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Okonjo-Iweala Meets Buhari In New York, Mobilises Vaccines Manufacturers To Nigeria

The Director-General of the World Trade Organization (WTO), Dr Ngozi Okonjo-Iweala on Monday night met with President Muhammadu Buhari, briefing him on her efforts to mobilise Covid vaccine manufacturers to Nigeria.

Speaking to correspondents after the meeting at Millennium Plaza, Manhattan, New York, she said she requested the president’s support for some ongoing initiatives of the world body.

The former Nigerian Minister for Finance and Coordinating Minister for the Economy lamented the inequities in Covid vaccine distribution, saying that even the vaccinated are unsafe where most of the population is not vaccinated.

On the meeting with the president, she said: “It’s been a wonderful engagement. I came to brief His Excellency on the WTO and the work that it is ongoing and to talk about how the WTO may be supportive to the continent and so, to ask His Excellency to support some of the work we are doing on some of the negotiations, like fisheries, what we’re doing on health, on COVID, trying to get manufacturers of vaccines to come into the country and into the continent. So, these are some of the things we talked about.”

On the push for the manufacturers, she said: “Well, what we’re trying to do, you know, there’s this UNGA conference, and then President Biden has just called a conference on COVID. On the 22nd in Washington in which we’ve also been invited to.

“What we’re trying to say is that the inequity in access to vaccines is not acceptable. The fact that on the African continent, less than 4% of us have been vaccinated, whereas in the rich countries, you know, close to 50% have been vaccinated, it’s not something that really is good for the world. Why? Because we have all these variants that are circulating. And if you don’t vaccinate people, they will just migrate from unvaccinated to the vaccinated.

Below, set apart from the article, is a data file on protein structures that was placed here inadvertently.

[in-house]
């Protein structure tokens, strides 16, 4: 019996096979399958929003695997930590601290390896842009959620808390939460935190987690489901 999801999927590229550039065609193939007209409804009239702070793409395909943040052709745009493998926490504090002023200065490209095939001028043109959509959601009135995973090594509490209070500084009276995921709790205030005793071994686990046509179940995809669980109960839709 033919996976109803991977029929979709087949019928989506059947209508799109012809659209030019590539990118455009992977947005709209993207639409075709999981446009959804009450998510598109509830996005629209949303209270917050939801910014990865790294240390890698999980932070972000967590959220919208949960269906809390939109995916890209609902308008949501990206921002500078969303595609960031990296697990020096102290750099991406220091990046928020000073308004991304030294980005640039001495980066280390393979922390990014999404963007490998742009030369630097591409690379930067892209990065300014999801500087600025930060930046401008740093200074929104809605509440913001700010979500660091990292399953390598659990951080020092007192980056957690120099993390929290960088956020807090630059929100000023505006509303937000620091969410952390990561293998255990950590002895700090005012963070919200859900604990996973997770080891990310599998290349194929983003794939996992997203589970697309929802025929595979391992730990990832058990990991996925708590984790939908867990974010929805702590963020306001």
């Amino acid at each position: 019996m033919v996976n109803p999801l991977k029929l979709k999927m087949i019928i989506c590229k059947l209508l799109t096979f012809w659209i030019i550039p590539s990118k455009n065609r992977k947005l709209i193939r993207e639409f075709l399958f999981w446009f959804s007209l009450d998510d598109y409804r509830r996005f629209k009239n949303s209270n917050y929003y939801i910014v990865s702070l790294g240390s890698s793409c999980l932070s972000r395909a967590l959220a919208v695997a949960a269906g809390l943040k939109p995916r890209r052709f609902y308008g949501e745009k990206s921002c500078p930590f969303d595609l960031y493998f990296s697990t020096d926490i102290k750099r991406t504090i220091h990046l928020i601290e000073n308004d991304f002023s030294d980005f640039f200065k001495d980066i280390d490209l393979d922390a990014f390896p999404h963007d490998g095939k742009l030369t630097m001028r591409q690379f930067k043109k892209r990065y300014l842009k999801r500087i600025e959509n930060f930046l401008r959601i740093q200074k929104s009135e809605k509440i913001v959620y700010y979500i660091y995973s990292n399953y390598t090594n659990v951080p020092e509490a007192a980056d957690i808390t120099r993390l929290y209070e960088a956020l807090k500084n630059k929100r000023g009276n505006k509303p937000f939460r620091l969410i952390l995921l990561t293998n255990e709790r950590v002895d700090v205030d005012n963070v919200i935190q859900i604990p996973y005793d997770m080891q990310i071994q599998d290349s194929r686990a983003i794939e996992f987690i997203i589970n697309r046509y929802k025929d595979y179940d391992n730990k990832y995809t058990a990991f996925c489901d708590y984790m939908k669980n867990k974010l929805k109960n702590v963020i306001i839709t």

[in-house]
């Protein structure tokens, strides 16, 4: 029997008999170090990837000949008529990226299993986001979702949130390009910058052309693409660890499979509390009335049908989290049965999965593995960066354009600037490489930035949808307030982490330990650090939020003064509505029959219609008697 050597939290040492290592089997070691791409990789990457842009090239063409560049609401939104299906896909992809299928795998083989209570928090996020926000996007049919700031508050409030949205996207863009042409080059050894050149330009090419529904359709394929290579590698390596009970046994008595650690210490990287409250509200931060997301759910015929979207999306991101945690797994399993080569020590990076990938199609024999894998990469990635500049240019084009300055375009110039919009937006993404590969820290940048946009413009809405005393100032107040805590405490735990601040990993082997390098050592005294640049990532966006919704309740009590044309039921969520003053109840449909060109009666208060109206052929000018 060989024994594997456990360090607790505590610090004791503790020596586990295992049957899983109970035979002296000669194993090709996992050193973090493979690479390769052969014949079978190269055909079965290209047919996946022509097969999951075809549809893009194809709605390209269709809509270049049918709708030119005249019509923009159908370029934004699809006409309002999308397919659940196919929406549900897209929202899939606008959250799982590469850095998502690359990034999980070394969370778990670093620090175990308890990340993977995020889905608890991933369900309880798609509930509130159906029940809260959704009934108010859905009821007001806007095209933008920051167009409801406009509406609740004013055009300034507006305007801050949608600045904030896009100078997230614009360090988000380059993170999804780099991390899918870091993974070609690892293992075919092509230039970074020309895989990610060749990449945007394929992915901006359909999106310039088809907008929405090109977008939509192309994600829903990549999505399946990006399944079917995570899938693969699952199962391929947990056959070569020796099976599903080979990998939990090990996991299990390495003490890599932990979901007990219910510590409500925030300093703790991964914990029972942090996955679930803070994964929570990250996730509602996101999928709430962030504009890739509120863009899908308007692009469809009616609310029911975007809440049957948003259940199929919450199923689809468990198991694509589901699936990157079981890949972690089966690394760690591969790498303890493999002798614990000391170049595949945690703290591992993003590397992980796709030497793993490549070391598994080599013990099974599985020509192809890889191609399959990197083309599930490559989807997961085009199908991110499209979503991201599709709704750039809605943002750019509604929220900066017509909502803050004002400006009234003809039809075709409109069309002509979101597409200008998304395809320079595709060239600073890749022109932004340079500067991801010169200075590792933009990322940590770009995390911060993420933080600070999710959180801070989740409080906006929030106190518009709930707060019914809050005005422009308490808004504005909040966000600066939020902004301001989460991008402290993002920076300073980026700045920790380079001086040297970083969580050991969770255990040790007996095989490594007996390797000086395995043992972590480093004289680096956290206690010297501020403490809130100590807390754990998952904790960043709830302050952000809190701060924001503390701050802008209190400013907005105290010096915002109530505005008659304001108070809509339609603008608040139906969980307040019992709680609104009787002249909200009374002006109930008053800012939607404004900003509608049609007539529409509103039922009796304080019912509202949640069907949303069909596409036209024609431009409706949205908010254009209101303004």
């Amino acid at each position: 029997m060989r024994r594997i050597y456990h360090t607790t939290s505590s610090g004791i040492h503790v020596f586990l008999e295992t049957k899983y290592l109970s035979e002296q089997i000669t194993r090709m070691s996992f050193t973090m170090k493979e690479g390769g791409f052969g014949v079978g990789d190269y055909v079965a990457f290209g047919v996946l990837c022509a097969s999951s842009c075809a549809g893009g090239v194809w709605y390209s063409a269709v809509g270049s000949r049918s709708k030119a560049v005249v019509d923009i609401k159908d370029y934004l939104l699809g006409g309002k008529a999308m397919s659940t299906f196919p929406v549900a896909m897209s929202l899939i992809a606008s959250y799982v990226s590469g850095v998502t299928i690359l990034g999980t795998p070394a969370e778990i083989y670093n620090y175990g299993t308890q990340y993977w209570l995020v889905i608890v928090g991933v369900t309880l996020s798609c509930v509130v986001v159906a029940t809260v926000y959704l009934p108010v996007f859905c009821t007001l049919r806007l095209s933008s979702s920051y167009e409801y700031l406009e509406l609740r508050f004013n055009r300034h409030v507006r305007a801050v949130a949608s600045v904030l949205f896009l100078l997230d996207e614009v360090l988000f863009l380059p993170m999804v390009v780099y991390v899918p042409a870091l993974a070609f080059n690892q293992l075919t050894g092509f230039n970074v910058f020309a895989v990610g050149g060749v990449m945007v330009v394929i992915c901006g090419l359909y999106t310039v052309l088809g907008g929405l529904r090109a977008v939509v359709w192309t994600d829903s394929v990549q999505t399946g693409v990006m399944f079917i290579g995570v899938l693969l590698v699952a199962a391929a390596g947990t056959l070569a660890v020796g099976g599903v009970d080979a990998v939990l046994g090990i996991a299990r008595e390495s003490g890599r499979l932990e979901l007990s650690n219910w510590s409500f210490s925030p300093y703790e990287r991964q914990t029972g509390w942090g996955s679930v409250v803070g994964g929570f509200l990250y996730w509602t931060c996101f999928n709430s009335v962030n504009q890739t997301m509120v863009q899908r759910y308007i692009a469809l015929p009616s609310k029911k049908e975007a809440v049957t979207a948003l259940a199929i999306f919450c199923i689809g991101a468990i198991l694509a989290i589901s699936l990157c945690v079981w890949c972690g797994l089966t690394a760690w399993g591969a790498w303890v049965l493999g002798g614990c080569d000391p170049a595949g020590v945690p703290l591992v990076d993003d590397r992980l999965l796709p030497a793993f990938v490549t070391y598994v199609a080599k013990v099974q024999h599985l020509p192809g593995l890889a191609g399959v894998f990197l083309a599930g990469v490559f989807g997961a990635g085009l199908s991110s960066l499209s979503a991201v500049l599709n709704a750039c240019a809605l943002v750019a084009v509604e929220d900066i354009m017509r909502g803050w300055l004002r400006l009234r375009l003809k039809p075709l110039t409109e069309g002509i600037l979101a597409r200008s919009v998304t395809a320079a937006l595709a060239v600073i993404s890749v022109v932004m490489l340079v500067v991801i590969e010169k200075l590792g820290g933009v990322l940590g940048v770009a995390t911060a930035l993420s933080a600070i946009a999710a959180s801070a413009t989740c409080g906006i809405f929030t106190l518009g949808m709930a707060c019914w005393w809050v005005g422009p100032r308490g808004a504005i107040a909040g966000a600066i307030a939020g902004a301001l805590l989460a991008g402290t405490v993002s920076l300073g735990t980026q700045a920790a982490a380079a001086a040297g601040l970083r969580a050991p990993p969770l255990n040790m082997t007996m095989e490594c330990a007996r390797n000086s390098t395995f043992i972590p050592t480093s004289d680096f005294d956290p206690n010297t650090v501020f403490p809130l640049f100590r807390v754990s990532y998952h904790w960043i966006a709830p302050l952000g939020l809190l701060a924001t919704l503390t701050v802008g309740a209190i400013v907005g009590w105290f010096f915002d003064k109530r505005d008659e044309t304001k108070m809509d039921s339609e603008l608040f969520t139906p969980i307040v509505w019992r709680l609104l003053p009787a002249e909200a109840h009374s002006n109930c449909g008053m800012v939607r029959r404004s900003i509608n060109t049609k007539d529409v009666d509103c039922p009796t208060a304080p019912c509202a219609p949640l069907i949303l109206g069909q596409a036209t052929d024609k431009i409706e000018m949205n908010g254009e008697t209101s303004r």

“So, what we’re saying is, in order to solve this problem, we have to produce more vaccines. And then we have to distribute them equitably, to parts of the world that don’t have. And that’s the narrative.

“At the WTO, what we’re doing is actually working directly with the manufacturers. We’re helping them monitor their supply chains, which are very complicated, to see what are the bottlenecks they have, what are the regulatory issues they face, how can we facilitate trade? Because moving supplies from one place to the other for the manufacturer is straight. How can we facilitate this for them?

“In return, by asking them to deconcentrate production and go to those parts of the world where they have can invest. For example, on the African continent, we don’t want to continue importing 99% of vaccines that we use, or 90% of our pharmaceuticals.

“So, they should invest, and I think it’s working. Pfizer announced $100 million investment in South Africa recently. We’re also looking at Nigeria, we’re the largest country and His Excellency Mr. president also wants to develop manufacturing. So we want to support that.

“We’ve been working with the honourable Minister of Health, to see what we can attract, the investment we can attract to Nigeria.”

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